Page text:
And then, we obtain dπ‘₯ by dπœƒ to be equal to negative one over πœƒ squared cos πœƒ minus one over πœƒ sin πœƒ. d𝑦 by dπ‘₯ is the quotient of these too. And of course, we could simplify this somewhat by factoring one over πœƒ, for example. However, we’re going to evaluate this when πœƒ is equal to πœ‹, so we may as well go ahead and substitute that in. When we do, we find that the slope is equal to negative one over πœ‹ squared times sin πœ‹ plus one over πœ‹ times cos πœ‹ over negative one over πœ‹ squared cos πœ‹ minus one over πœ‹ sin πœ‹.

And in fact, sin of πœ‹ is zero and cos of πœ‹ is negative one, so this simplifies really nicely to negative one over πœ‹ over one over πœ‹ squared. Due to the nature of dividing fractions, this simplifies further to negative πœ‹ squared over πœ‹, which is simply negative πœ‹. And we found the value of the derivative at πœƒ equals πœ‹. And therefore, the slope of the tangent line to the curve at this point is negative πœ‹.

In our next example, we’ll look at how we can use this formulae to locate horizontal and vertical tangent lines.

Find the points at which π‘Ÿ equals four cos πœƒ has a horizontal or vertical tangent line.

Remember, the formula for the slope of the polar curve π‘Ÿ is equal to 𝑓 of πœƒ is d𝑦 by dπ‘₯ equals d𝑦 by dπœƒ over dπ‘₯ by dπœƒ, where d𝑦 by dπœƒ is equal to dπ‘Ÿ by dπœƒ sin πœƒ plus π‘Ÿ cos πœƒ and dπ‘₯ by dπœƒ is equal to dπ‘Ÿ dπœƒ cos πœƒ minus π‘Ÿ sin πœƒ. Horizontal tangents will occur when the derivative is equal to zero, in other words, where the numerator is equal to zero. So, we locate horizontal tangents by finding the points where d𝑦 by dπœƒ equals zero, assuming that dπ‘₯ by dπœƒ does not also equal zero.

Vertical tangents occur where our denominator dπ‘₯ by dπœƒ is equal to zero and the numerator d𝑦 by dπœƒ is not equal to zero. In some sense, we can think of our gradient as positive or negative infinity here. But strictly speaking, we say that d𝑦 by dπ‘₯ is undefined, in other words, where the denominator dπ‘₯ by dπœƒ is equal to zero, provided that d 𝑦 by dπœƒ does not also equal to zero. So, we’re going to need to work out d𝑦 by dπœƒ and dπ‘₯ by dπœƒ.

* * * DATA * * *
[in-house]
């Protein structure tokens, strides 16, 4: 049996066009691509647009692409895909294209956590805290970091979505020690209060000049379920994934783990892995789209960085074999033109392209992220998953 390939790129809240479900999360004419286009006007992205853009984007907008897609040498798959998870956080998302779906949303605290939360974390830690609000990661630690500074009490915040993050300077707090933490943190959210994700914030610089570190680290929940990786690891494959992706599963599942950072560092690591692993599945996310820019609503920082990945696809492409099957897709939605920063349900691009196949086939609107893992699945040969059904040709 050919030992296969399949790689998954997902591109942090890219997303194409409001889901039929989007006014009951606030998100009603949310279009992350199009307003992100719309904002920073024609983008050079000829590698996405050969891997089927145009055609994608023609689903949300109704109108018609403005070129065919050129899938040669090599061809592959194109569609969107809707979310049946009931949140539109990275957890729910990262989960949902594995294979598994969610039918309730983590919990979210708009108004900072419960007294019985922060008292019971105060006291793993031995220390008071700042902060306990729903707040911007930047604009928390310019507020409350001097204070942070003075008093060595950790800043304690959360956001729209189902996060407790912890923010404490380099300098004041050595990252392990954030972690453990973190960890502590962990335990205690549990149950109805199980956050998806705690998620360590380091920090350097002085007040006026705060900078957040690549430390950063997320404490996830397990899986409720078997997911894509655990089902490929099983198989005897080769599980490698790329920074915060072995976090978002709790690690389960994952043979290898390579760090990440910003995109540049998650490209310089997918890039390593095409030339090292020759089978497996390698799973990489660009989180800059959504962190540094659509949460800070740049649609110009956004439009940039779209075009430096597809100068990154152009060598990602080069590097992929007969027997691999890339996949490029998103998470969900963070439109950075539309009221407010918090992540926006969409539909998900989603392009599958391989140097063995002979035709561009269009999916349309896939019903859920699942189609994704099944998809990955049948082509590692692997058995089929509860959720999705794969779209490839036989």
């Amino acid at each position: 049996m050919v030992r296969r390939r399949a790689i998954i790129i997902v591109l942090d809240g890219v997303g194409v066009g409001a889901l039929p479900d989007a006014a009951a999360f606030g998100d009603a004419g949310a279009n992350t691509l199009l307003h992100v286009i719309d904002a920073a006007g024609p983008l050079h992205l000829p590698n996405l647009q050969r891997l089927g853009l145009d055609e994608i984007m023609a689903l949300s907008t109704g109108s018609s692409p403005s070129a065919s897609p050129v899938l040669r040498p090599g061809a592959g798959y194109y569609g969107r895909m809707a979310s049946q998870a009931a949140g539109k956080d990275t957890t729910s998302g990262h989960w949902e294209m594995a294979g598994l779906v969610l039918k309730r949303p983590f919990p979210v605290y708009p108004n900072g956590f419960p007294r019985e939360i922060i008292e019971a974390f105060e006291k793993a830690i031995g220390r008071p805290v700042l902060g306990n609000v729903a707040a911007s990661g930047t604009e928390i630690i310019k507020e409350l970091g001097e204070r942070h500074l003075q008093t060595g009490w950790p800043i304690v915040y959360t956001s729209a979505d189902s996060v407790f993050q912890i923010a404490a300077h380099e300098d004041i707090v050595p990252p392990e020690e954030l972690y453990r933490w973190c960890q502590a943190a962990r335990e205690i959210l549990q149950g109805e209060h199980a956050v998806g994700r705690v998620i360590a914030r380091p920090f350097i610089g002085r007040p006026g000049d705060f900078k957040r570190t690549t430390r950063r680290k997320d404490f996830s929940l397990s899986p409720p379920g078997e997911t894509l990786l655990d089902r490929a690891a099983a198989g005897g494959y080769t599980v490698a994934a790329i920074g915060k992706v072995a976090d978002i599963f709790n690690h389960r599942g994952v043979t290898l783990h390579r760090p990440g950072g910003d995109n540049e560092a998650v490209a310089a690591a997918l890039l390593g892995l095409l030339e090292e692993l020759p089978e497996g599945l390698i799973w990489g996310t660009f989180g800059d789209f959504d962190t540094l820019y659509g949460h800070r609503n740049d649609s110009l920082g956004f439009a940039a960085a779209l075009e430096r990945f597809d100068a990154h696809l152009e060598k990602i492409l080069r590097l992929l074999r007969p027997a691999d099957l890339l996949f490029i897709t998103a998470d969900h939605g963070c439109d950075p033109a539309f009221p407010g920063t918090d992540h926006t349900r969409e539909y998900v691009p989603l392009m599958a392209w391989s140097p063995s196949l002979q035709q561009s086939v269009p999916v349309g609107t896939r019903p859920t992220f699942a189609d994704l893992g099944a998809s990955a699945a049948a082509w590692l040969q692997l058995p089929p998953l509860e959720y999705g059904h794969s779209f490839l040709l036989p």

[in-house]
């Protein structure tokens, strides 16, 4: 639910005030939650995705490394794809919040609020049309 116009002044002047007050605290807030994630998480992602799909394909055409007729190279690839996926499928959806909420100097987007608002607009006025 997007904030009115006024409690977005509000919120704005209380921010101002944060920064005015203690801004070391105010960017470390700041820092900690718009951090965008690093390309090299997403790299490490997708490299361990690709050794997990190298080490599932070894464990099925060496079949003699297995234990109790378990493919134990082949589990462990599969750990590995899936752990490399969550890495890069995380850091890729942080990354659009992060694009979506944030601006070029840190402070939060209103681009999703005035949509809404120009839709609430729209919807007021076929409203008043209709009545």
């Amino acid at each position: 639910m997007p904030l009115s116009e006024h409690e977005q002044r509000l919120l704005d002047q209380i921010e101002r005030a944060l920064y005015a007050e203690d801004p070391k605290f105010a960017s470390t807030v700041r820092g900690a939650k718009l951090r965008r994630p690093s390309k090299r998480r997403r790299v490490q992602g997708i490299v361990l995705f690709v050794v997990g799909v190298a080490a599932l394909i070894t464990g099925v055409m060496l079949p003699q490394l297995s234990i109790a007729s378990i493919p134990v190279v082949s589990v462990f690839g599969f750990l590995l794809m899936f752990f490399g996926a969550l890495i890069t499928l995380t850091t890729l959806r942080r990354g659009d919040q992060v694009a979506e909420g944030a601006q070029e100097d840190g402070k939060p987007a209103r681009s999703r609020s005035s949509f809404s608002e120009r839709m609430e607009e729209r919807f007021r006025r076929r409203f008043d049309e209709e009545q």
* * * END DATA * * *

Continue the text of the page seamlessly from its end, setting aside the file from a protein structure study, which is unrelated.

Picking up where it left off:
We’re told that π‘Ÿ is equal to four cos πœƒ. We quote the general result for the derivative of cos πœƒ as being negative sin πœƒ. And we see that dπ‘Ÿ by dπœƒ must be negative four sin πœƒ. This means d𝑦 by dπœƒ is equal to negative four sin πœƒ times sin πœƒ plus π‘Ÿ times cos πœƒ. And π‘Ÿ is cos four cos πœƒ, so that’s plus four cos πœƒ cos πœƒ. That simplifies to negative four sin squared πœƒ plus four cos squared πœƒ. And we’ll set this equal to zero to find the location of any horizontal tangents.

We begin to solve for πœƒ by dividing through by four and then adding sin squared πœƒ to both sides of the equation. Then, we divide through by cos squared πœƒ. And this is really useful because we know that sin squared πœƒ divided by cos squared πœƒ is equal to tan squared πœƒ. By finding the square root of both sides of this equation, remembering to take by the positive and negative square root of one, we obtain tan πœƒ to be equal to plus or minus one.

Taking the inverse tan will give us the value of πœƒ. So, πœƒ is equal to the inverse tan of negative one or the inverse tan of one. That gives us values of πœƒ of negative πœ‹ by four and πœ‹ by four. Now, remember, we’re trying to find the points at which these occur, so we do need to substitute our values of πœƒ back into our original function for π‘Ÿ. That gives us π‘Ÿ is equal to four cos of negative πœ‹ by four or four cos of πœ‹ by four, which is two root two in both cases.